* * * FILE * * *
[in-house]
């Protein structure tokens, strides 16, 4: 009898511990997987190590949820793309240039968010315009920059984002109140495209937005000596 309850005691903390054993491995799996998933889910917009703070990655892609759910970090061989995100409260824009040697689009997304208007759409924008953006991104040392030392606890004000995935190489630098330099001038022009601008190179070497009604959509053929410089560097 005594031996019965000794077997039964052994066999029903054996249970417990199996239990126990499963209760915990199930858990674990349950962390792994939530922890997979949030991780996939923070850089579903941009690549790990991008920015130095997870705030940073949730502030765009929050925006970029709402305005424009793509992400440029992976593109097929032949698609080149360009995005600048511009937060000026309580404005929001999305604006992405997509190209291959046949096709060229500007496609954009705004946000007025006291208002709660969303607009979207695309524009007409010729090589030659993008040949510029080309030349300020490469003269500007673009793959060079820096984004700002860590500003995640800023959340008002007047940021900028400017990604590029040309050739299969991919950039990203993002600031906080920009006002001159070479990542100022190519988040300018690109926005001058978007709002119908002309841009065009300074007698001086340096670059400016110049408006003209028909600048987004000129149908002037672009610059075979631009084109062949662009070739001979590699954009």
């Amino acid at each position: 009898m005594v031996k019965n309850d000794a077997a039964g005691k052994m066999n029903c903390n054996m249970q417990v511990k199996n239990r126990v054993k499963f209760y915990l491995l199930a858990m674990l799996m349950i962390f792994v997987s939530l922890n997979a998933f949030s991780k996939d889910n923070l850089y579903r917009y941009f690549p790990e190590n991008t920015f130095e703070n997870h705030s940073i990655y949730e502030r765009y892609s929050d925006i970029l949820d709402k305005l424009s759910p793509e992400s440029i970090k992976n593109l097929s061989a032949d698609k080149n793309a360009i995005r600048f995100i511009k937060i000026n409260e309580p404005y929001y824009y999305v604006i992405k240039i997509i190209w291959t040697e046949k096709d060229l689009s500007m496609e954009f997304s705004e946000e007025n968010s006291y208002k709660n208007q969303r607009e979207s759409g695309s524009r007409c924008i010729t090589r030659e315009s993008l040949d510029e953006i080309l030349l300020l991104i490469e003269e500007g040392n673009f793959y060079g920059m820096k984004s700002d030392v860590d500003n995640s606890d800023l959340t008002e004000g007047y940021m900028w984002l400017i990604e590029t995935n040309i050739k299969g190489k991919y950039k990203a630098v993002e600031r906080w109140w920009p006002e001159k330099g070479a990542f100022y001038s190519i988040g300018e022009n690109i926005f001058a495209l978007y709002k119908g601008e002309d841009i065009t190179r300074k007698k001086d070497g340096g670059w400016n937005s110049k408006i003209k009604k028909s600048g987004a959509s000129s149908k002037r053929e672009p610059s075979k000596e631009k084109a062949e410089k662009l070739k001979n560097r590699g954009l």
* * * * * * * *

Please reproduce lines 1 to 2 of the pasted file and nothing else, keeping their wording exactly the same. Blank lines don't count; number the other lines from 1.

[in-house]
């Protein structure tokens, strides 16, 4: 009898511990997987190590949820793309240039968010315009920059984002109140495209937005000596 309850005691903390054993491995799996998933889910917009703070990655892609759910970090061989995100409260824009040697689009997304208007759409924008953006991104040392030392606890004000995935190489630098330099001038022009601008190179070497009604959509053929410089560097 005594031996019965000794077997039964052994066999029903054996249970417990199996239990126990499963209760915990199930858990674990349950962390792994939530922890997979949030991780996939923070850089579903941009690549790990991008920015130095997870705030940073949730502030765009929050925006970029709402305005424009793509992400440029992976593109097929032949698609080149360009995005600048511009937060000026309580404005929001999305604006992405997509190209291959046949096709060229500007496609954009705004946000007025006291208002709660969303607009979207695309524009007409010729090589030659993008040949510029080309030349300020490469003269500007673009793959060079820096984004700002860590500003995640800023959340008002007047940021900028400017990604590029040309050739299969991919950039990203993002600031906080920009006002001159070479990542100022190519988040300018690109926005001058978007709002119908002309841009065009300074007698001086340096670059400016110049408006003209028909600048987004000129149908002037672009610059075979631009084109062949662009070739001979590699954009």